Here is a picture of my tomatoes.
They are a little leggy. The legginess is probably due to the long weekend we had at the cabin last week. I didn’t want to leave the lights on the whole time, so I centered each flat in the middle of the window (one flat on my floating transplant counter and one on the dining room table) and put some aluminum foil wrapped around some foam insulation as a reflective backdrop behind each flat. The reflective power of the foil enhances the solar power, but still isn’t as effective as the lights.
The plants are also in need of food–when I took this picture about a week ago I hadn’t yet fertilized them. I can tell they need food because they are more of a dull green than a vibrant spring green. I since have fed them with fish emulsion and after two days, I see a difference.
One other nugget I’ve learned this year about seed starting is the importance of a good soil mix. I experimented with mixing my own very simple mix which consisted of equal parts peat moss, vermiculite, and perlite. For the flat I planted broccoli, brussel sprouts, cabbage, and kale in, the mix turned out to be a little more heavy on the perlite and lighter on the peat moss. The result is that it dries out a lot faster than my tomato flat. The plants are not quite as robust as I’d like because of it.
But all is not lost due to my semi-neglect! The next step is potting these plants up into larger containers and I am confident I can redeem myself to these slightly depressed plants if I provide a yummy soil mix for them to sink their roots into! Where will I get this yummy soil mix? I could mix my own. For a mix for plants at this stage (versus seeds, which don’t require any nutrients to germinate) I want it to have some nutrients in it. I’d use a recipe with compost as an ingredient and maybe some other nutrients like green sand. Elliot Colemon’s recipe from the book “The New Organic Grower” would probably be what I would use. But knowing that I don’t have all of the ingredients for that recipe on hand and I don’t have the room right now to store the excess bulk ingredients, I will probably just buy something. There is a vast range of quality when looking for seed starting mix. I’d look for something OMRI approved, which means it’s approved for organic growers. Usually it’s labeled on the bag as “OMRI Approved.” I can still remember the smell and texture of the Foxfarm soil mix I tried a couple years ago. It was on the spendy side but the texture was like chocolate cake and it smelled so earthy and nutrient-rich! Was the mix the reason why my plants looked so good that year? Did the slightly healthier looking plants really result in enough benefits to warrant the higher cost? Could I have achieved similar results with a cheaper mix and a consistent fertilizing schedule? There’s always more to learn in the garden.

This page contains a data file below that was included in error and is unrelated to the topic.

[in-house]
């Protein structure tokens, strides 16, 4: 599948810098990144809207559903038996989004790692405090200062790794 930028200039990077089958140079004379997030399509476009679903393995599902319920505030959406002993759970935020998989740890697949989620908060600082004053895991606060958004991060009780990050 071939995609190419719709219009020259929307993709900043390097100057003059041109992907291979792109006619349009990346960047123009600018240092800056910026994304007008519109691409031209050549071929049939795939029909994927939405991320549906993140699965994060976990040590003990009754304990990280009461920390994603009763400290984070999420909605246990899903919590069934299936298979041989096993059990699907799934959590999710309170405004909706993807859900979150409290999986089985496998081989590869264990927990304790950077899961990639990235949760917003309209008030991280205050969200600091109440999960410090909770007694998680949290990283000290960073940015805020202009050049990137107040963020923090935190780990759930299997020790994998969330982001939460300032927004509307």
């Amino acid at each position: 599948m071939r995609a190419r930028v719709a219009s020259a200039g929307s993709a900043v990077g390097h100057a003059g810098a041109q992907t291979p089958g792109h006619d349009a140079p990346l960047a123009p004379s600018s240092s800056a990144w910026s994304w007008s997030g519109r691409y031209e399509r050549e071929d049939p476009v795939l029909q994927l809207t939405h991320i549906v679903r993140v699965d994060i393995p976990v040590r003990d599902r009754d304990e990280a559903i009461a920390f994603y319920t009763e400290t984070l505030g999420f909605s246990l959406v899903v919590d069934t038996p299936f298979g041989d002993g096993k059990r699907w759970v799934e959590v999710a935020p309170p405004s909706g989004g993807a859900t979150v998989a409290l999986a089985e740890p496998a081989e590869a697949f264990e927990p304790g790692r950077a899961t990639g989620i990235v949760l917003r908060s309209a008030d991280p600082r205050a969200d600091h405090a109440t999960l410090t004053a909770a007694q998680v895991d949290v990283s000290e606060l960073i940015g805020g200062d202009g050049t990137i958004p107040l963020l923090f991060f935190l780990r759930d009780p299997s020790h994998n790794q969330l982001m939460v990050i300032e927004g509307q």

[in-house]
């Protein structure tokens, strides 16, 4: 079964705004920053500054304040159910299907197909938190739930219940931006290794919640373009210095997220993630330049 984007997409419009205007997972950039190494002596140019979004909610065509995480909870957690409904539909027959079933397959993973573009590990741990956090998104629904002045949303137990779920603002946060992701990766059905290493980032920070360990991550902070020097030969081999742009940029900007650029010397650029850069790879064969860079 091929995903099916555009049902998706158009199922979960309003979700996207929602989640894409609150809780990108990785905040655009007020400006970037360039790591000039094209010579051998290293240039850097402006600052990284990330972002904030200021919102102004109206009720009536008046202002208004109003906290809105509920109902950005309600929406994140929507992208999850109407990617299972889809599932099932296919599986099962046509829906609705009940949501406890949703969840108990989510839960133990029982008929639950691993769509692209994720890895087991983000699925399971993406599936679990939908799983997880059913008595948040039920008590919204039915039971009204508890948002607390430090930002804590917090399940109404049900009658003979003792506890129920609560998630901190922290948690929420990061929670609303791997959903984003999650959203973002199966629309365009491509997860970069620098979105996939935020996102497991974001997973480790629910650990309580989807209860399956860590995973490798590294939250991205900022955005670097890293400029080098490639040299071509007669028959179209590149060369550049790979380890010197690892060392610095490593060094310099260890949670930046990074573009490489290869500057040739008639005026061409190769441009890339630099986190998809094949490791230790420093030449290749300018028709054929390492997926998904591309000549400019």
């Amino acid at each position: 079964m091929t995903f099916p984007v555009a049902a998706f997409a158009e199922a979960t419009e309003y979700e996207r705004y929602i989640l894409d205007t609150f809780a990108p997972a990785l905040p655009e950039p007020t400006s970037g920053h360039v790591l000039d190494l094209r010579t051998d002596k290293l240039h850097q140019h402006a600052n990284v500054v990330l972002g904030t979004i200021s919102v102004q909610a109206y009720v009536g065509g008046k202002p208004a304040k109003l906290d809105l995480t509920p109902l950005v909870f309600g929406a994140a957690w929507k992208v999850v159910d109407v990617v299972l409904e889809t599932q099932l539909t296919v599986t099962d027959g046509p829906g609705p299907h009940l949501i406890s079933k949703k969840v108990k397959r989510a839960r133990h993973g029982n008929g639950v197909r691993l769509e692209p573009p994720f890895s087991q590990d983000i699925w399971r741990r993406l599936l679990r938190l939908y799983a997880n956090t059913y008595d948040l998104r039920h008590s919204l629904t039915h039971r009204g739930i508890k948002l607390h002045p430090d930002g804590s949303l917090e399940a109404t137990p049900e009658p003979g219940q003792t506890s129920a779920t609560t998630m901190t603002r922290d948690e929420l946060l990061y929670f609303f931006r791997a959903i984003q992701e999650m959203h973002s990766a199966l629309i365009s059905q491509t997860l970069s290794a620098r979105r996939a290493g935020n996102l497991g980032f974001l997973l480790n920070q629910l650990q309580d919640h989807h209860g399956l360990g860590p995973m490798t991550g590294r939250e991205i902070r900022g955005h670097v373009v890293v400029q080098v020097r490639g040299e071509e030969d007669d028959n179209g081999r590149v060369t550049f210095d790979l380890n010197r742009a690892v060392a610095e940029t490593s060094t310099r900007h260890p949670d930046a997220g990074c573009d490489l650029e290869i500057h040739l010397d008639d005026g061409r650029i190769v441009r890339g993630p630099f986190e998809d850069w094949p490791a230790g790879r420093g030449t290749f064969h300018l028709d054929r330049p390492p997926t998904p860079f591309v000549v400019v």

Yesterday we harvested two, one gallon freezer bags of succulent spring spinach!!! We added a handful of sorrel from the garden to the mix to add some bite. It tastes sooo good to eat green fresh food from the garden again!! It’s been soooo long….